Prohibition on making changes to the apartment on the part of the renter
Apparently, there are changes that may benefit the landlord.
They improve the apartment, and they consider it enjoyable and neither loses. But reality proves that what seems to one to be an improvement and upgrade to another does not seem so.
Making changes to the apartment may hint to the landlord that the tenant is confused and thinks he is the landlord himself and will lose faith in him.
The legislature, therefore, preferred clear rules, and not too broad a discretion that another tenant might ask for payment for those so-called improvements, and on the other hand, the landlord will demand to restore the situation to its former state, something that will cost dearly to that good tenant.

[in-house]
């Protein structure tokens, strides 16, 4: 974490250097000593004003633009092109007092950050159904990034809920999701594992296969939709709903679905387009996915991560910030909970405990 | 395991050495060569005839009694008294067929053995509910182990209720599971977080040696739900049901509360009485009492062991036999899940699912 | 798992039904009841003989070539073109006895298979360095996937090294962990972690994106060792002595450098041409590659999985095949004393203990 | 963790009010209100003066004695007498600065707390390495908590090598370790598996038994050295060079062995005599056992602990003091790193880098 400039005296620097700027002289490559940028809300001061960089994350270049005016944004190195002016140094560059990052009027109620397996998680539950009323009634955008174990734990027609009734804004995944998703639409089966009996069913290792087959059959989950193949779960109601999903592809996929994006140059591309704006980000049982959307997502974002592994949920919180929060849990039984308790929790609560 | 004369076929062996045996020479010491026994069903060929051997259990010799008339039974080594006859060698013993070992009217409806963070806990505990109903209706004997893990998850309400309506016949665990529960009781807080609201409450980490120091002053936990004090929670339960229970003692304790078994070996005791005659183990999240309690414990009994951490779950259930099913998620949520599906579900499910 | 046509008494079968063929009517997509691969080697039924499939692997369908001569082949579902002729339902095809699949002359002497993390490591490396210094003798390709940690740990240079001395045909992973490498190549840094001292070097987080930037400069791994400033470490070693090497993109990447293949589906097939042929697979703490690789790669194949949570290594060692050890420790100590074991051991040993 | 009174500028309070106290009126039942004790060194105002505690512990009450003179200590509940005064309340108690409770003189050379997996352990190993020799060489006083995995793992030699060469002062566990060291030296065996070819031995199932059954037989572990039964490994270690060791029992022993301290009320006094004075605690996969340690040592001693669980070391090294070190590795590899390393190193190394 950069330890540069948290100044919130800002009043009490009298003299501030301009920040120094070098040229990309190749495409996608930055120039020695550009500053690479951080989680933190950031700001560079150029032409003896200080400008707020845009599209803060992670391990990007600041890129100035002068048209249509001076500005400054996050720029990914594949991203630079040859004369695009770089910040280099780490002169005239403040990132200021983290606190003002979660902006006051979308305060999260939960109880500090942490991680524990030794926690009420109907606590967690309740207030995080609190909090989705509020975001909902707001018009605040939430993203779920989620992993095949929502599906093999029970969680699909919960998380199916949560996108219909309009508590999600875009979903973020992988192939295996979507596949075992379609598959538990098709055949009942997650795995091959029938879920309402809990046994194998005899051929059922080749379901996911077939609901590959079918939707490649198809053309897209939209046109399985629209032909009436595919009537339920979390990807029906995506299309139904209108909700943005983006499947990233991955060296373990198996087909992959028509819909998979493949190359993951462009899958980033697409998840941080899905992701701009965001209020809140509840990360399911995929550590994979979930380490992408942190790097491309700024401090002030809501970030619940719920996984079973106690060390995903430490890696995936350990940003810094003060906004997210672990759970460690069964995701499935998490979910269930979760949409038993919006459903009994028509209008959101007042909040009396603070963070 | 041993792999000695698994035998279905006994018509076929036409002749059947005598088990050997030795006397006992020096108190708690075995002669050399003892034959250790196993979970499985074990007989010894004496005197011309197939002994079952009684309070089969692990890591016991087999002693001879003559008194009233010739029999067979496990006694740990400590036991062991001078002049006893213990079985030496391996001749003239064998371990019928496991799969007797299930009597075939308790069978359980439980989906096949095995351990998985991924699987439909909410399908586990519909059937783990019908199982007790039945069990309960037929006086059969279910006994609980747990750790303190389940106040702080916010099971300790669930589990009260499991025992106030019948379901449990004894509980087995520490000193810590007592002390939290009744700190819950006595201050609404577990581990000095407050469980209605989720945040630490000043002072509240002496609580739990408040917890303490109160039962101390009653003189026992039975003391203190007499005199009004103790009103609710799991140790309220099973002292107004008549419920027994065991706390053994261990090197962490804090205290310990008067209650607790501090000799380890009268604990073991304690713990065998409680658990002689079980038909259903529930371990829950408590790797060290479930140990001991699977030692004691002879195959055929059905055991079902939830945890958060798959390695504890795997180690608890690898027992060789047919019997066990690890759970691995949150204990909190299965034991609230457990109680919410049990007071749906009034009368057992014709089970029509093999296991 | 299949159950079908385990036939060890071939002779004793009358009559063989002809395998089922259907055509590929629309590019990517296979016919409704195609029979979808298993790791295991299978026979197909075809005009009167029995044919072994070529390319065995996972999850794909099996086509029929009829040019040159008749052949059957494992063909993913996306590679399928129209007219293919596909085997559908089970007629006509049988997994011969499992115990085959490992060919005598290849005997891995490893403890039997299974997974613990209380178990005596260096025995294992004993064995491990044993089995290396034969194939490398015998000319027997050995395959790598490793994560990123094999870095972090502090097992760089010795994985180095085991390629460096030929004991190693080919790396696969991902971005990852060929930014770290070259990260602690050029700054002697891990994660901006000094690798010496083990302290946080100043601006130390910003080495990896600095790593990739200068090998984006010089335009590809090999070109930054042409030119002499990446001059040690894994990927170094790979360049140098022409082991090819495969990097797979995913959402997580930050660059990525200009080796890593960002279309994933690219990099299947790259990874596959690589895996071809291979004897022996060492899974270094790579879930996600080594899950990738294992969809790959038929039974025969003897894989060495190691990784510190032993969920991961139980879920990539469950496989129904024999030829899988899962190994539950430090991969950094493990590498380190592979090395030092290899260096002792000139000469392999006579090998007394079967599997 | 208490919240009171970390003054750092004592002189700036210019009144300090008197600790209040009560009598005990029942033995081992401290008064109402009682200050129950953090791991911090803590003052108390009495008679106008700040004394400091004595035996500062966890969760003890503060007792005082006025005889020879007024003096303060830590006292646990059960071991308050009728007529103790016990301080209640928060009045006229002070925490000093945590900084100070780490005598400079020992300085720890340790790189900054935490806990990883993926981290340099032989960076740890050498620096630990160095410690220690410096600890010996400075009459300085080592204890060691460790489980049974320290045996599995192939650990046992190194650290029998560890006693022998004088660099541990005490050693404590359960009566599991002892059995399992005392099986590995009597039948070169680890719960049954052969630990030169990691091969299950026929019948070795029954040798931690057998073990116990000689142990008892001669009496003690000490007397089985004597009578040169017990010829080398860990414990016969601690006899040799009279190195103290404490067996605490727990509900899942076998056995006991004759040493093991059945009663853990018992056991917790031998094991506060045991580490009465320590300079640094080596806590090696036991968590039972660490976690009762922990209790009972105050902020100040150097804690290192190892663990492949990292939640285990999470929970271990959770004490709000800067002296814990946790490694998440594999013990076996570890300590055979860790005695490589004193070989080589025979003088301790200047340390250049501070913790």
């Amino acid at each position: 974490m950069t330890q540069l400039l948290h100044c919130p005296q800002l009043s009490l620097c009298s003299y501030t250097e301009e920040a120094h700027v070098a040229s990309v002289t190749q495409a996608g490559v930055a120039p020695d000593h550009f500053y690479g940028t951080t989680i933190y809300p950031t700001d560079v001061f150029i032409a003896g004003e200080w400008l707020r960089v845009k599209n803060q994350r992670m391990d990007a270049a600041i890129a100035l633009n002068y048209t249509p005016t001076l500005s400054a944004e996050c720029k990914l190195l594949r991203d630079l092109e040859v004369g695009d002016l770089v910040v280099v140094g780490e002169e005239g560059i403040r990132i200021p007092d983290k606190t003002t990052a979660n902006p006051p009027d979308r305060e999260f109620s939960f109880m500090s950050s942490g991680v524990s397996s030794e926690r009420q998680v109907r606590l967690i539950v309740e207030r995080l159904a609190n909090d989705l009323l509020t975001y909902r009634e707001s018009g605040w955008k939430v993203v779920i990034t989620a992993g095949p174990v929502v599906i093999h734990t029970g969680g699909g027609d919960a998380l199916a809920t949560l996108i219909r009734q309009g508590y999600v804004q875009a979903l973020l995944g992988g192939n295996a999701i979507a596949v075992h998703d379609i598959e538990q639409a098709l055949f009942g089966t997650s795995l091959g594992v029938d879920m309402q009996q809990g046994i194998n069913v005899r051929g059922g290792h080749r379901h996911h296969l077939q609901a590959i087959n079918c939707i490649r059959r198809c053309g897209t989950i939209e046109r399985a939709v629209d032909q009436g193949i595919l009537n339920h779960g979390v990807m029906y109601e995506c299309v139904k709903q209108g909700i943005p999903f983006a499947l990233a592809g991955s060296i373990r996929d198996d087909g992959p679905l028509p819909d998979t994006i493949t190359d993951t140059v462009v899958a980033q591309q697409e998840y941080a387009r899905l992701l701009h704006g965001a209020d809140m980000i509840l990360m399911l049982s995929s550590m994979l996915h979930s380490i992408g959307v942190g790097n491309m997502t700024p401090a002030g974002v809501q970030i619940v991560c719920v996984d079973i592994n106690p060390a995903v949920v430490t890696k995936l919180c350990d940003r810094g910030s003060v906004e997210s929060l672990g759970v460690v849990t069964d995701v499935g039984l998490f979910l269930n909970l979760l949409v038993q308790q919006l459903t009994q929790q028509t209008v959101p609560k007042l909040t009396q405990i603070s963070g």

And therefore, the determination of the legislature is the balanced position.
The tenant is not allowed to make changes to the apartment. Unless he has obtained the consent of the landlord, whether in the lease or during the lease period. See section 16A of the Rent Law.
The purpose of this provision is to stipulate at all that any change made to the apartment is necessary if it is not to the liking of the landlord.
The purpose of this provision is to protect the landlord as the owner of the apartment from changes in the apartment that he is not interested in, as described in the explanatory memorandum to the bill.
While the tenant has a permit to make repairs independently, see section 7 of the Rent Law, the tenant needs common sense, advice, and even restraint not to repair a defect independently, so that he is not considered to have made an alteration to the apartment illegally.